World Bee Day | 20 May

Why a World Bee Day?

By observing World Bee Day each year, we can raise awareness on the essential role bees and other pollinators play in keeping people and the planet healthy, and on the many challenges they face today. We have been celebrating this day since 2018, thanks to the efforts of the Government of Slovenia with the support of Apimondia, that led the UN General Assembly to declare 20 May as World Bee Day. 

The date for this observance was chosen as it was the day Anton Janša, a pioneer of modern apiculture, was born. Janša came from a family of beekeepers in Slovenia, where beekeeping is an important agricultural activity with a long-standing tradition. 

Today bees, pollinators, and many other insects are declining in abundance. This day provides an opportunity for all of us – whether we work for governments, organizations or civil society or are concerned citizens – to promote actions that will protect and enhance pollinators and their habitats, improve their abundance and diversity, and support the sustainable development of beekeeping. 

Bee engaged with youth

Bees and other pollinators are essential for our existence, sustaining agriculture and biodiversity worldwide. With over 20,000 species of bees and various other wild pollinators, they face challenges from human activities, such as habitat loss, pesticide use, and climate change.    

In recognition of the pivotal role that youth can play in addressing challenges bees and other pollinators are facing, World Bee Day 2024 focuses on the theme "Bee engaged with Youth." This theme highlights the importance of involving young people in beekeeping and pollinator conservation efforts, recognizing them as the future stewards of our environment.   

This year's campaign aims to raise awareness among youth and other stakeholders about the essential role of bees and other pollinators in agriculture, ecological balance, and biodiversity preservation. By engaging young people in beekeeping activities, educational initiatives, and advocacy efforts, we can inspire a new generation of environmental leaders and empower them to make a positive impact on the world.   

Fostering more diverse agricultural systems and reducing reliance on toxic chemicals can facilitate increased pollination. This approach can improve food quality and quantity, benefiting both human populations and the ecosystem.  

Did you know?

You don't have to be a beekeeper to protect bees and other pollinators. Here are some easy alternatives:  

Plant bee-friendly flowers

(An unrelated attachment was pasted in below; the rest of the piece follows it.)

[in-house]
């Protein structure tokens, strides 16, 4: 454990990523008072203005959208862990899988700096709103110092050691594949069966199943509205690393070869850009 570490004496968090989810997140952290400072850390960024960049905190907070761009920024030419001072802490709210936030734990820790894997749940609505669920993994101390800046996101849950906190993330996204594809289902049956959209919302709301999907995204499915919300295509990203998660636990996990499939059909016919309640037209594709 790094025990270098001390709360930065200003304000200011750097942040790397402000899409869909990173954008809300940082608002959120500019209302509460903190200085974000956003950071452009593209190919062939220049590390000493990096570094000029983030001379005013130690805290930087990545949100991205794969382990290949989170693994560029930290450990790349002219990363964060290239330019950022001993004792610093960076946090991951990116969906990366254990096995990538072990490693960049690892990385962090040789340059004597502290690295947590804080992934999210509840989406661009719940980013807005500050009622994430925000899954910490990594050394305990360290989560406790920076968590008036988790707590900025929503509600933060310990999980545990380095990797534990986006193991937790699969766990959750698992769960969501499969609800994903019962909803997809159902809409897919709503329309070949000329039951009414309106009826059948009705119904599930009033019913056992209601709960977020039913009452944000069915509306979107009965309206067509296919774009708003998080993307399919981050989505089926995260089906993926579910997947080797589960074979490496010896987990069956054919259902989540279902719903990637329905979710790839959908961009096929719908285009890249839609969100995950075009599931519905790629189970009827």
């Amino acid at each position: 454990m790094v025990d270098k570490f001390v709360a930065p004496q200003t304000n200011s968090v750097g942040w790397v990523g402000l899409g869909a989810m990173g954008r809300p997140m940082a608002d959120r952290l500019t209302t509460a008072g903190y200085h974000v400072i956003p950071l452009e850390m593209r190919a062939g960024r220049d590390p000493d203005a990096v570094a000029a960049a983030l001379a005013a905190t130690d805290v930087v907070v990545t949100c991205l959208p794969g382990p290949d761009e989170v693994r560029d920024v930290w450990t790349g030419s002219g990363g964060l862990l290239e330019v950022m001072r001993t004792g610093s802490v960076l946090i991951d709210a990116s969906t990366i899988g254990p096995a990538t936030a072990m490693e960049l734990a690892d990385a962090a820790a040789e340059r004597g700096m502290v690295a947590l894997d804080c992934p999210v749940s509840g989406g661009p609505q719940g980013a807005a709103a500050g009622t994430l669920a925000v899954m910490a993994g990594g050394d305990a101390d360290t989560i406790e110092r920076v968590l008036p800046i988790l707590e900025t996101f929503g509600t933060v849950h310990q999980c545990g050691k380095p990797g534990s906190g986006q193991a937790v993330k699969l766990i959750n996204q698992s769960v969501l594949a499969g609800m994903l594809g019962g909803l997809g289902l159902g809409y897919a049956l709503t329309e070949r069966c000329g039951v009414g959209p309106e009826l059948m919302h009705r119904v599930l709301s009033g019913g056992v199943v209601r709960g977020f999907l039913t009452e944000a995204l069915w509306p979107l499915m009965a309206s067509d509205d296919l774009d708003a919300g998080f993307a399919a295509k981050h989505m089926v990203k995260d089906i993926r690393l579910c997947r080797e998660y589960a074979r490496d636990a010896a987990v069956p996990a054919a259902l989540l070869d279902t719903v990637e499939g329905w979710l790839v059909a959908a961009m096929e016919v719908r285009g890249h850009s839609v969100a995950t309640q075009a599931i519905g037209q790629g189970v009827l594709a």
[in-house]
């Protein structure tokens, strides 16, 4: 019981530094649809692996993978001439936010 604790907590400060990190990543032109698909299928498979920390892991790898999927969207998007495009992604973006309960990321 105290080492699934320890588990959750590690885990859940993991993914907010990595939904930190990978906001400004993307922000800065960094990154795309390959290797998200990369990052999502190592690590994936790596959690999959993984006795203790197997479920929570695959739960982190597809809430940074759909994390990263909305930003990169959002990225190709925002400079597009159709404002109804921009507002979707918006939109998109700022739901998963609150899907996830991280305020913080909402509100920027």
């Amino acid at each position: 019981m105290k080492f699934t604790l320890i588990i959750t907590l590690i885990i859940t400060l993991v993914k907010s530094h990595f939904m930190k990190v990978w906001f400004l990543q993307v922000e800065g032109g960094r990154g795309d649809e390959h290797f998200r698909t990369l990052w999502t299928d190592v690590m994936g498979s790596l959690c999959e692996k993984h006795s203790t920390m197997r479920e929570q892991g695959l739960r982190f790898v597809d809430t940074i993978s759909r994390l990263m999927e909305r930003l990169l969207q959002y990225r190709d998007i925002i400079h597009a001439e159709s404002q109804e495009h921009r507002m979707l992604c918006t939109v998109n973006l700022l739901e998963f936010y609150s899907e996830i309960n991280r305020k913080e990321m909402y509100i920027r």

Join the buzz for World Bee Day
Establish bee houses for solitary bees
Opt for organic, sustainable food choices
Buy honey and bee products locally
Avoid harmful chemicals and pesticides
Leave nesting sites for ground-nesting bees
Plant hedgerows

By taking these simple actions, you will help to protect and enhance bees and other essential pollinators in our ecosystem.  Bee Aware. 

What's the buzz about?

We all know the bee basics. They’re important pollinators. They make honey. They make buzz. They like to join you at picnics.

But did you know that they also provide us with medicines and even help keep our planet beautiful and healthy?

Take our bee quiz and learn more about these tiny food heroes!

Learn more



Read FAO success stories from around the world on how bees and beekeeping contribute to livelihoods and sustainable development.


Browse this selection of FAO publications offering guidance, tools and analysis on bees and other pollinators. 


Check out this series of infographics on honey, pollinators, beehive products, benefits of pollinators, and the pollination services of forests. 

Timeline leading to World Bee Day

20 May 1734 – Breznica, Slovenia Birth of Anton Janša, who came from a long line of beekeepers, became a pioneer of modern apiculture. Bees were a frequent topic of conversation with neighbouring farmers, who would gather at the village and discuss farming and bee-keeping practices.

1766 – Anton enrolled in the first bee-keeping school in Europe.

1769 – Janša worked fulltime as a beekeeper.

1771 – Published the book Discussion on Bee-keeping in German.

2016 – At the FAO Regional Conference for Europe, the Republic of Slovenia proposed World Bee Day to be celebrated on 20 May each year, with the support of Apimondia, the International Federation of Beekeepers’ Association.

2017 – Proposal for World Bee Day was submitted for consideration at the 40th Session of FAO Conference.

2017 – UN General Assembly unanimously proclaimed 20 May as World Bee Day.

20 May 2018 – First Observance of World Bee Day.

Related links
 Join the conversation
Get involved!

Find out more about how you can promote #WorldBeeDay by reading our Get involved guide

Spread the word!

Inform, educate and engage audiences with real facts. Join the #WorldBeeDay campaign by sharing our free material on digital channels and raise awareness about the need to protect bees and other pollinators. 

Trello board
When we think of pollinator we may only think of bees..

Watch and share the World Bee Day promotional videos and join the call for action!

Bee-inspired poems

Listen the recorded poems by some well-known figures related to bees, beekeeping, or how the behaviour of bees so often mirrors that of human beings across our planet.

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Worldwide events

Celebration of WBD

21 May 2024, Palais des Nations, Geneva

Find out more  

International Forum for Sustainable Beekeeping 

22-23 May 2024, Slovenia  

Find out more

Bee Health Symposium 2024  

15 - 16 June 2024, Madrid, Spain 

Find out more and register  

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